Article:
“How to apply food parcel for unemployed people in South Africa for Covid-19,” reads an 11 May 2020 Facebook post.
It tells users to comment with their location to get a food parcel application form. “If you can’t apply online just click ‘SHAR£’ we will inbox you more details.”
South Africa has been in strict lockdown since late March 2020 to slow the spread of Covid-19, the disease caused by the new coronavirus.
Some restrictions were eased on 1 May, allowing selected industries to return to work. But many businesses remain closed, and thousands of people are likely to lose their jobs. The government has launched social relief measures to help people through this time, including providing food parcels.
But should you apply for food parcels on Facebook? No, the post is a scam.
Signs of a fake
The post is on the Facebook page “Transnet Jobs”, which usually advertises jobs in South Africa. It does not include any details from the Department of Social Development or the South African Social Security Agency (Sassa), the agencies responsible for social relief.
The page itself raises a number of red flags. Its posts are full of spelling mistakes and grammatical errors. And the links don’t take you to any official websites. The setup is similar to a number of other Facebook pages Africa Check has investigated for posting false job adverts.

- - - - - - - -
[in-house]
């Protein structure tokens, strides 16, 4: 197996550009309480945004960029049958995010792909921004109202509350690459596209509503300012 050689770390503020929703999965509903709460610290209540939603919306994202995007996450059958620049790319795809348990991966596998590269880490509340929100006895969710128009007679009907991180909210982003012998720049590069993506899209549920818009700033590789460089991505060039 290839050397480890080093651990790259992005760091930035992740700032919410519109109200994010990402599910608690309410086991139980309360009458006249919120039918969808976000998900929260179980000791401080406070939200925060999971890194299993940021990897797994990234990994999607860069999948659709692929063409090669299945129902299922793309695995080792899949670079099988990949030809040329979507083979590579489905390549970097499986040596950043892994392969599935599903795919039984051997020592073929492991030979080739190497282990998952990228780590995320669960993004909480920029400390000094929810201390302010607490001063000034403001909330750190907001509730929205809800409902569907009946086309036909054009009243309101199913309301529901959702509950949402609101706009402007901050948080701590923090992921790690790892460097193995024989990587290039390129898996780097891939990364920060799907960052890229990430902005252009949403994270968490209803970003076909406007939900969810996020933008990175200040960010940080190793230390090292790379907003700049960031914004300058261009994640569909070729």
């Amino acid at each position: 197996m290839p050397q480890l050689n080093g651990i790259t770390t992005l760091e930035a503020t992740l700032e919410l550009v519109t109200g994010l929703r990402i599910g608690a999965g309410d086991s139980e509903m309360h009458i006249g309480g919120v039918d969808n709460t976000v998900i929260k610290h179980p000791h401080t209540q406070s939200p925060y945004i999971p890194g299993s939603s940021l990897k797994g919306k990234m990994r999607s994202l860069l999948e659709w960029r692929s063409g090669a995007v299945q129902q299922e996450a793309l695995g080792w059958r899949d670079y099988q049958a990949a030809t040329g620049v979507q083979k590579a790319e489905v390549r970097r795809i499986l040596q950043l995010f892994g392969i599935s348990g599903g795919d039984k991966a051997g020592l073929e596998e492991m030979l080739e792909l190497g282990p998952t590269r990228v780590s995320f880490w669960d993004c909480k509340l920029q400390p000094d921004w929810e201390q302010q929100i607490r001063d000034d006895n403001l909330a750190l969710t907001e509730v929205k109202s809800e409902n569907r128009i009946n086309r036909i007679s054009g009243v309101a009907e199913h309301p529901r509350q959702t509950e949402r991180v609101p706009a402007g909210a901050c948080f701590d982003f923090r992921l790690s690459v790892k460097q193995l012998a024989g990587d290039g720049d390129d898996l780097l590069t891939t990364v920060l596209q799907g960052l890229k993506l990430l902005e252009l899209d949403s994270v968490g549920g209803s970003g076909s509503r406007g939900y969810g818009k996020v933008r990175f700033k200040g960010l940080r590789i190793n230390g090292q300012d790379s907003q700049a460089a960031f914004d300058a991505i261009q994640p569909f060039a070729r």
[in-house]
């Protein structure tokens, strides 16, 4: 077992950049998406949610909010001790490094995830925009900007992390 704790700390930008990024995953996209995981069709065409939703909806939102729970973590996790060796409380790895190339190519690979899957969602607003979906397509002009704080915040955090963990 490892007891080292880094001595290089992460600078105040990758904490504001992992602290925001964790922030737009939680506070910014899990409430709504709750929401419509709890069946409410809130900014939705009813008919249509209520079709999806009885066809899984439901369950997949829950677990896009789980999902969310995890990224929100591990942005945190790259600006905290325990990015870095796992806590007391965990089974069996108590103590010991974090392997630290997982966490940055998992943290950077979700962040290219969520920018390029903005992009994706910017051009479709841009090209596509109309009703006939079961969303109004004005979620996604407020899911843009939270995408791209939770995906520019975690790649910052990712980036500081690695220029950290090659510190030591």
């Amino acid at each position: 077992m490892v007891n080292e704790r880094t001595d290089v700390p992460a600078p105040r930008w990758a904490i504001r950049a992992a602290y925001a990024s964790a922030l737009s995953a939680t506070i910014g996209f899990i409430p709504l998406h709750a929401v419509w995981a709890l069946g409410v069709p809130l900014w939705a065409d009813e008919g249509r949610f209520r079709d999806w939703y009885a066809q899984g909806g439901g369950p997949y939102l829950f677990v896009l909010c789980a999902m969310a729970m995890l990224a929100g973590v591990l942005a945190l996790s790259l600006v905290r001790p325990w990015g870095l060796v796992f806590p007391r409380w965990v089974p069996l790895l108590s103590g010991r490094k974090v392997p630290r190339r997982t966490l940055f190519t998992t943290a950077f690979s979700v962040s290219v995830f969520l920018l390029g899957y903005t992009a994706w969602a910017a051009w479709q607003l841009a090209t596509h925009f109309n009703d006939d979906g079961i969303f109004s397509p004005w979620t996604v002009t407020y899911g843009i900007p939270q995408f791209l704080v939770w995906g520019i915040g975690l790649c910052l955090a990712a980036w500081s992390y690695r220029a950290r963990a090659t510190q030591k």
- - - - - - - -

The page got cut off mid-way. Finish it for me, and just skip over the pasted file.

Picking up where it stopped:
So how do you apply for a food parcel?
“One has to call the Sassa toll-free number 0800 601 011 and chose option 3,” Kgomoco Diseko, senior manager of media relations at Sassa, previously told Africa Check.
For publishers: what to do if your post is rated false
A fact-checker has rated your Facebook or Instagram post as “false”. What should you do? First, don't delete!
Click on our guide for the steps you should follow.
Africa Check teams up with Facebook
Africa Check is a partner in Facebook’s third-party fact-checking programme to help stop the spread of false information on social media.
The content we rate as “false” will be downgraded on Facebook and Instagram. This means fewer people will see it.
You can also help identify false information on Facebook. This guide explains how.
Fighting coronavirus misinformation
Africa Check is working with the CoronaVirusFacts/DatosCoronaVirus Alliance, a coalition of more than 100 fact-checkers fighting misinformation about the Covid-19 pandemic.
Learn more about the alliance here.
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